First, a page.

The chart also shows that while the volatility of the r* measure not surprisingly diminishes with the horizon–5-year is less volatile than short-run r*, 10-year is less volatile than 5-year, and so on—all these measures are correlated with one another. This observation points to an important difference between trendy VAR and DSGE estimates of long run r*. While by design the trendy VAR separates the trend from the cycle—in econometric parlance, the model performs a trend/cycle decomposition—in the DSGE model all the various frequencies are inextricably linked. This does not mean that longer run DSGE measures of r* move with each and every movement of short-run r*—in the 1990s recession for instance short-run r* falls quite a bit but the other measures do not budge. However, it appears that in the DSGE, movements in short-run r* tend to have some information for longer run measures, while in the trendy VAR this information is ignored.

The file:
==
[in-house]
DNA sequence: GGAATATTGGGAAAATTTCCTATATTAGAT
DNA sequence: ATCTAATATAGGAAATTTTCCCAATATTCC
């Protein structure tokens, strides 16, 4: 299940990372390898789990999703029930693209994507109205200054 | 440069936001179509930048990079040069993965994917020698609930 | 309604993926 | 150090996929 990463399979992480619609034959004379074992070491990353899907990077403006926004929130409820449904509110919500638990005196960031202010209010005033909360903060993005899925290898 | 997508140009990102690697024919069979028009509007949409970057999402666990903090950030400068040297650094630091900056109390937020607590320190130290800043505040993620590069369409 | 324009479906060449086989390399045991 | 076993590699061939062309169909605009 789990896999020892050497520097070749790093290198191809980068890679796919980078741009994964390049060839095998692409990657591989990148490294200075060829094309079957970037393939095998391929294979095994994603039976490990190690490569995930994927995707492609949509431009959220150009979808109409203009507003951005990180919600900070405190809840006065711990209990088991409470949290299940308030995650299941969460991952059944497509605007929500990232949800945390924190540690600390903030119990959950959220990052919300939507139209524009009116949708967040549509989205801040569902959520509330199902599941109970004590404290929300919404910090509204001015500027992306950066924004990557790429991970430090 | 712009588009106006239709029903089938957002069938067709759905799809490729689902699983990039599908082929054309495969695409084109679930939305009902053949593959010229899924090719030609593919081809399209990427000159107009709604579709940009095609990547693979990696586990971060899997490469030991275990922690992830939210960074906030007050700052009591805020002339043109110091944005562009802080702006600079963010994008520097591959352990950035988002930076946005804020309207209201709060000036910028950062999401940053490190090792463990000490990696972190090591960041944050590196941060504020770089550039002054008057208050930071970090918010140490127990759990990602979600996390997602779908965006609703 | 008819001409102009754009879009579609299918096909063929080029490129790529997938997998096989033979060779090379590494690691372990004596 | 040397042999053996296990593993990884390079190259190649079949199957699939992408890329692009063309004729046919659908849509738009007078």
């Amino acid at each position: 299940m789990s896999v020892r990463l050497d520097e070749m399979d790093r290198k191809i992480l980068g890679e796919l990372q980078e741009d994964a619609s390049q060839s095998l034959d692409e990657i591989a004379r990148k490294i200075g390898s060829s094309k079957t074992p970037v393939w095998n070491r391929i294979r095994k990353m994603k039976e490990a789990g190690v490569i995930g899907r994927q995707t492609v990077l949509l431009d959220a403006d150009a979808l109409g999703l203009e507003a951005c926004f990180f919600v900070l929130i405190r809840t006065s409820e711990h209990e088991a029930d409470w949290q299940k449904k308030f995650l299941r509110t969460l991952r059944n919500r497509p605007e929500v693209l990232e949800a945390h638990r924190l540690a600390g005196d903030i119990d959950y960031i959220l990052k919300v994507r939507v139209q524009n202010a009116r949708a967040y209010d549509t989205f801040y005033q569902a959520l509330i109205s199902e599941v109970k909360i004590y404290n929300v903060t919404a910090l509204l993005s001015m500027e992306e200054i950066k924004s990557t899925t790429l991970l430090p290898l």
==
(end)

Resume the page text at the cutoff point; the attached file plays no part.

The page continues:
The Term Structure of r* in the DSGE Model

Source: Authors’ calculations.

We conclude this post by relating the DSGE estimates to the r* estimates from Laubach and Williams (2003, LW) and Holston, Laubach, and Williams (2017, HLW), obtained with post-COVID data using the approach in Holston, Laubach, and Williams (2023). The chart below plots the time series of these measures together with  the 5-year DSGE r*, which in the Brookings paper we found to be most correlated with the LW and HLW measures. The chart shows that the LW and HLW r* estimates declined sharply with the Great Recession, going from about 2.5 to 1 percent, after which they remain roughly steady at about 1 percent. The DSGE 5-year r* tracks the LW and HLW measures well from the early 1990s to the early 2010s. It then continues to decline going below zero, but eventually rises to a level comparable to that of the LW model at the end of the sample.